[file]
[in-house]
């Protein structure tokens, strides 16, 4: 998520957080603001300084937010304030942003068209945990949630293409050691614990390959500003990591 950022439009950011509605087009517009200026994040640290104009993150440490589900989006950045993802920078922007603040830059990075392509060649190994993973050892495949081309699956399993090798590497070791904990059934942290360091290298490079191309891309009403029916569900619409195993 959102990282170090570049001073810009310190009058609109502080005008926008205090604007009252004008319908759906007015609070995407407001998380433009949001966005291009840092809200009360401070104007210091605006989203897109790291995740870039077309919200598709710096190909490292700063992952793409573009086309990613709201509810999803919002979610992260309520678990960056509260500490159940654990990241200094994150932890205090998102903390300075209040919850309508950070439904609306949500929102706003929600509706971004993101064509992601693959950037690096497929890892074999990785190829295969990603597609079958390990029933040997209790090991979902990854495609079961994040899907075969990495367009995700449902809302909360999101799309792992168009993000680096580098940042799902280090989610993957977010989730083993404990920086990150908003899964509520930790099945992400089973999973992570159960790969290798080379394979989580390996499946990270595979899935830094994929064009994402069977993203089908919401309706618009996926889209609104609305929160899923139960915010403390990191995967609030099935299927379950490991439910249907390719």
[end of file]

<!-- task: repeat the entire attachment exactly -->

[in-house]
């Protein structure tokens, strides 16, 4: 998520957080603001300084937010304030942003068209945990949630293409050691614990390959500003990591 950022439009950011509605087009517009200026994040640290104009993150440490589900989006950045993802920078922007603040830059990075392509060649190994993973050892495949081309699956399993090798590497070791904990059934942290360091290298490079191309891309009403029916569900619409195993 959102990282170090570049001073810009310190009058609109502080005008926008205090604007009252004008319908759906007015609070995407407001998380433009949001966005291009840092809200009360401070104007210091605006989203897109790291995740870039077309919200598709710096190909490292700063992952793409573009086309990613709201509810999803919002979610992260309520678990960056509260500490159940654990990241200094994150932890205090998102903390300075209040919850309508950070439904609306949500929102706003929600509706971004993101064509992601693959950037690096497929890892074999990785190829295969990603597609079958390990029933040997209790090991979902990854495609079961994040899907075969990495367009995700449902809302909360999101799309792992168009993000680096580098940042799902280090989610993957977010989730083993404990920086990150908003899964509520930790099945992400089973999973992570159960790969290798080379394979989580390996499946990270595979899935830094994929064009994402069977993203089908919401309706618009996926889209609104609305929160899923139960915010403390990191995967609030099935299927379950490991439910249907390719």